Policy and murder

Mark is right to deplore Haley Barbour’s savage idea that Mississippi (of all states) would benefit from cutting social services to its poorest people, and the deaths of innocents traceable to the policy are fairly charged to it. But it isn’t murder, and I differ from his rhetoric.

Many policy choices entail a gross cost in shortened lives, even shortened right at the start. We make them all the time, and we’re right to do so; otherwise we would treat a year of life as having an infinite cost, and live in some sort of padded pods with a TV, never go anywhere, and eat Purina complete nutrient kibbles . Lots of things are worth paying some number of statistical lives for, even lives of identifiable groups like drivers, firefighters, and even poor babies. Lots of things are not, like enriching the beneficiaries of Republican tax cuts, or electing Republicans, which is why Barbour got it wrong. But it’s not murder, nor even ipso facto wrong, however callous or cruel a particular decision may be, to knowingly implement a program merely because it causes more people to die before they otherwise would.

Author: Michael O'Hare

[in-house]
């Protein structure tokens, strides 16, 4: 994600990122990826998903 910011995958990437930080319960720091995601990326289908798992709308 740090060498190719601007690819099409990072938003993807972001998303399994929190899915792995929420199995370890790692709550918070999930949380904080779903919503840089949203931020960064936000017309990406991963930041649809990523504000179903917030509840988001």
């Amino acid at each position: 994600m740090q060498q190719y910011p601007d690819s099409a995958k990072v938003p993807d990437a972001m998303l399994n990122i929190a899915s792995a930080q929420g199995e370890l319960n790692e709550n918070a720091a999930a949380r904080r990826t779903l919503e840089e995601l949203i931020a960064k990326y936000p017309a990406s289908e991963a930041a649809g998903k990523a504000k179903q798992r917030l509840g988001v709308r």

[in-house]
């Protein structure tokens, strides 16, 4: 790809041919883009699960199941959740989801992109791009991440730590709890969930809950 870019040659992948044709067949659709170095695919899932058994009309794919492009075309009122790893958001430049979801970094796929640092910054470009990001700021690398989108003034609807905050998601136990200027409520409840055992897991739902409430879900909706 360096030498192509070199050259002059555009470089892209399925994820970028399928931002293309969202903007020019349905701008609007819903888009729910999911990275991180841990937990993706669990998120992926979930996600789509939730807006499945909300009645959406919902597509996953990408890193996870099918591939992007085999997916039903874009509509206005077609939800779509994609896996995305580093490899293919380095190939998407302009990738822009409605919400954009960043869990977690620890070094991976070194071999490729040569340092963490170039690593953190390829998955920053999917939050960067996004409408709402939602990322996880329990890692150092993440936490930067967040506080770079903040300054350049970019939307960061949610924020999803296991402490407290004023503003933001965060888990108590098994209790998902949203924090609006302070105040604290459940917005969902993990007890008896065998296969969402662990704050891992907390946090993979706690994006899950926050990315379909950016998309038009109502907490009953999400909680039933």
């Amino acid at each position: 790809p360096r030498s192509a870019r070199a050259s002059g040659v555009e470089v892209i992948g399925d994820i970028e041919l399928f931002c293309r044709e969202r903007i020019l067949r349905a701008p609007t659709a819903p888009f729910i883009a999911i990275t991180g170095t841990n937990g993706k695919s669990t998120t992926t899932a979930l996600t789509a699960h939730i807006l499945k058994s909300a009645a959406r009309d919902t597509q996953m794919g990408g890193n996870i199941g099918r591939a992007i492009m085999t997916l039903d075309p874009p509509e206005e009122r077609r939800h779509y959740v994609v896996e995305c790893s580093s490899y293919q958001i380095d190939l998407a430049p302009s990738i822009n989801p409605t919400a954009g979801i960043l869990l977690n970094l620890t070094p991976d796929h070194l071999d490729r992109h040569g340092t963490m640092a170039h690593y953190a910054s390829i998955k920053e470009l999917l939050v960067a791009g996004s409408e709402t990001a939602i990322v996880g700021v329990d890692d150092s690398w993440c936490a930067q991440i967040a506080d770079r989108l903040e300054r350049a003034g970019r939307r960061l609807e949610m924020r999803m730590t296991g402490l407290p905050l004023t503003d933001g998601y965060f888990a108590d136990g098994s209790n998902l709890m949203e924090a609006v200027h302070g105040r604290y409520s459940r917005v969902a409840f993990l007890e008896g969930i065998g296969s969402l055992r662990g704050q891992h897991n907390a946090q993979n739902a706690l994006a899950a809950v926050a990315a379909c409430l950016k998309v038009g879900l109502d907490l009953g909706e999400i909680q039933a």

Professor of Public Policy at the Goldman School of Public Policy, University of California, Berkeley, Michael O'Hare was raised in New York City and trained at Harvard as an architect and structural engineer. Diverted from an honest career designing buildings by the offer of a job in which he could think about anything he wanted to and spend his time with very smart and curious young people, he fell among economists and such like, and continues to benefit from their generosity with on-the-job social science training. He has followed the process and principles of design into "nonphysical environments" such as production processes in organizations, regulation, and information management and published a variety of research in environmental policy, government policy towards the arts, and management, with special interests in energy, facility siting, information and perceptions in public choice and work environments, and policy design. His current research is focused on transportation biofuels and their effects on global land use, food security, and international trade; regulatory policy in the face of scientific uncertainty; and, after a three-decade hiatus, on NIMBY conflicts afflicting high speed rail right-of-way and nuclear waste disposal sites. He is also a regular writer on pedagogy, especially teaching in professional education, and co-edited the "Curriculum and Case Notes" section of the Journal of Policy Analysis and Management. Between faculty appointments at the MIT Department of Urban Studies and Planning and the John F. Kennedy School of Government at Harvard, he was director of policy analysis at the Massachusetts Executive Office of Environmental Affairs. He has had visiting appointments at Università Bocconi in Milan and the National University of Singapore and teaches regularly in the Goldman School's executive (mid-career) programs. At GSPP, O'Hare has taught a studio course in Program and Policy Design, Arts and Cultural Policy, Public Management, the pedagogy course for graduate student instructors, Quantitative Methods, Environmental Policy, and the introduction to public policy for its undergraduate minor, which he supervises. Generally, he considers himself the school's resident expert in any subject in which there is no such thing as real expertise (a recent project concerned the governance and design of California county fairs), but is secure in the distinction of being the only faculty member with a metal lathe in his basement and a 4×5 Ebony view camera. At the moment, he would rather be making something with his hands than writing this blurb.